The ECG will show a rapid heart rate, it will be irregularly-irregular and with no P-waves if in atrial fibrillation, and the R-waves in lead II will be taller than normal (greater than 3 mV) and longer in duration (greater than 60 ms). Often premature depolarizations of atrial and/or ventricular origin are observed, and there may be paroxysms (bursts) of tachycardia.
Most often dogs with dCMy will have globular hearts representing left atrial and ventricular dilatation and less right atrial and ventricular dilatation. Pulmonary veins more than pulmonary arteries will be distended. Commonly dogs will have pulmonary edema, but not uncommonly also pleural effusion.
The ECHO will confirm dilatation of the left ventricle and enlargement of the left atrium, but of greatest importance, left ventricular wall motion will be reduced so that shortening fraction is reduced. Doppler interrogation of the mitral orifice will demonstrate mitral regurgitation, and interrogation of the aortic orifice a brief period of ejection.
Goals of Therapy
1. Reduce pulmonary edema—furosemide and spironolactone often with nitroglycerine and a thiazide diuretic.
2. Slow heart rate—digitalis, diltiazem if atrial fibrillation, B-blocker (carefully)
3. Decrease loading condition on left ventricle—ACE inhibitor, amlodipine
4. Strengthen force of contraction—pimobendan, digitalis
5. Strengthen muscles of respiration—theophylline, digitalis
6. Minimize structural; remodeling—spironolactone, B-blocker (carefully but importantly)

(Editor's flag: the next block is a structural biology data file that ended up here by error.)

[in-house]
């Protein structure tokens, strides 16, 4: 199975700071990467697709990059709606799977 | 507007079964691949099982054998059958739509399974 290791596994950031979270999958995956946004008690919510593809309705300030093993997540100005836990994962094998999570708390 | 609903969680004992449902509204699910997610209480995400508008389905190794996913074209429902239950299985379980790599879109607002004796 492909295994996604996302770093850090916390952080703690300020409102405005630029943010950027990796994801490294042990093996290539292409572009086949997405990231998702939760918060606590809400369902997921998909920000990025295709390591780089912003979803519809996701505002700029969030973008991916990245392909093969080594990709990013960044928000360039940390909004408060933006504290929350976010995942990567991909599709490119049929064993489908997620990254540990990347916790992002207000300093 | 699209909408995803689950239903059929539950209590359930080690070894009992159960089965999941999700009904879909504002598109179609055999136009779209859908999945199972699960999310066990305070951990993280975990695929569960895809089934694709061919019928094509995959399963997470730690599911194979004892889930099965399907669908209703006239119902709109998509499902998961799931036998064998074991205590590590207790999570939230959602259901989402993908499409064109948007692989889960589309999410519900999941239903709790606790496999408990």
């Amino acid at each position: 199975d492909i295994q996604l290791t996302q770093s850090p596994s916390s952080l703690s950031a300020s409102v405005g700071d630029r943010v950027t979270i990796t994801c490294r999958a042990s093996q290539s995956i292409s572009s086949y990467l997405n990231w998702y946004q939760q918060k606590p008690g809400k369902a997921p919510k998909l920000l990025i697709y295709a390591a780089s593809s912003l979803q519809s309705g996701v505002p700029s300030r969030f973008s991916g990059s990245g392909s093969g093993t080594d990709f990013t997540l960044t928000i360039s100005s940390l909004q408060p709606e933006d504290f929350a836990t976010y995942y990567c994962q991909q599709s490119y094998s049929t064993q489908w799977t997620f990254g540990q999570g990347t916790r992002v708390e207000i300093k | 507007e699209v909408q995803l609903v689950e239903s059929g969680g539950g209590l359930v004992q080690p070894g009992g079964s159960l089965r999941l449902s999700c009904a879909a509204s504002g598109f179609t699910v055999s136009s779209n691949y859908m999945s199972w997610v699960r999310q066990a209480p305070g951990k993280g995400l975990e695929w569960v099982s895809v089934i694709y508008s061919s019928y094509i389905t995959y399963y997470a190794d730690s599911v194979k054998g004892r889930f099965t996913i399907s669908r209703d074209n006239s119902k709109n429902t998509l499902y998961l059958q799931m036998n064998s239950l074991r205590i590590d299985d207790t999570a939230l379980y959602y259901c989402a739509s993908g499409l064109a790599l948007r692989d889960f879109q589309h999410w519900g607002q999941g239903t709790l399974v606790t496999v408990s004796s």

7. Extinguish ventricular arrhythmias—amiodarone, sotalol
A cardiomyopathy characterized by periods of rapid heart action originating most often from irritable foci in the right ventricle. There may be no structural contribution, or the right ventricle may be infiltrated with fatty materials.
Most commonly dogs are asymptomatic, but they may faint during longer and more rapid periods of tachycardia (rapid heart action). Frequently the initial presentation is sudden, unexpected death, or sudden death in a Boxer known to have ventricular premature depolarizations occurring either rarely or frequently.
Most dogs are without symptoms or signs of arrhythmia, but Boxers will often have soft, ejection murmurs of subaortic stenosis heard best midway between the left apex and base. The subaortic stenosis rarely affects either duration or quality of life.
Often within limits of normal, but often with rare ventricular premature depolarizations in which the QRS complexes are positive in leads in which the beats of sinus origin are normally positive. The best method for identifying this disease is Holtor monitoring in which an apparatus is placed on the thorax that records the ECG for 24 hours, and the recording is then scanned by computer to determine the nature of the ectopic activity, i.e., beats originating from other than within the SA node.
Most often within normal limits.
Goals of Therapy
1. No therapy unless dog is fainting or manifests unexplained periods of weakness
2. Suppress ventricular ectopy with sotalol, amiodarone, or mexiletine and procainamine.
Many dogs live full lives or some may die the next day, seemingly independent of therapy or frequency of premature depolarizations. All drugs that might suppress the arrhythmia are known to provoke the very same arrhythmia, therefore therapy is contentious.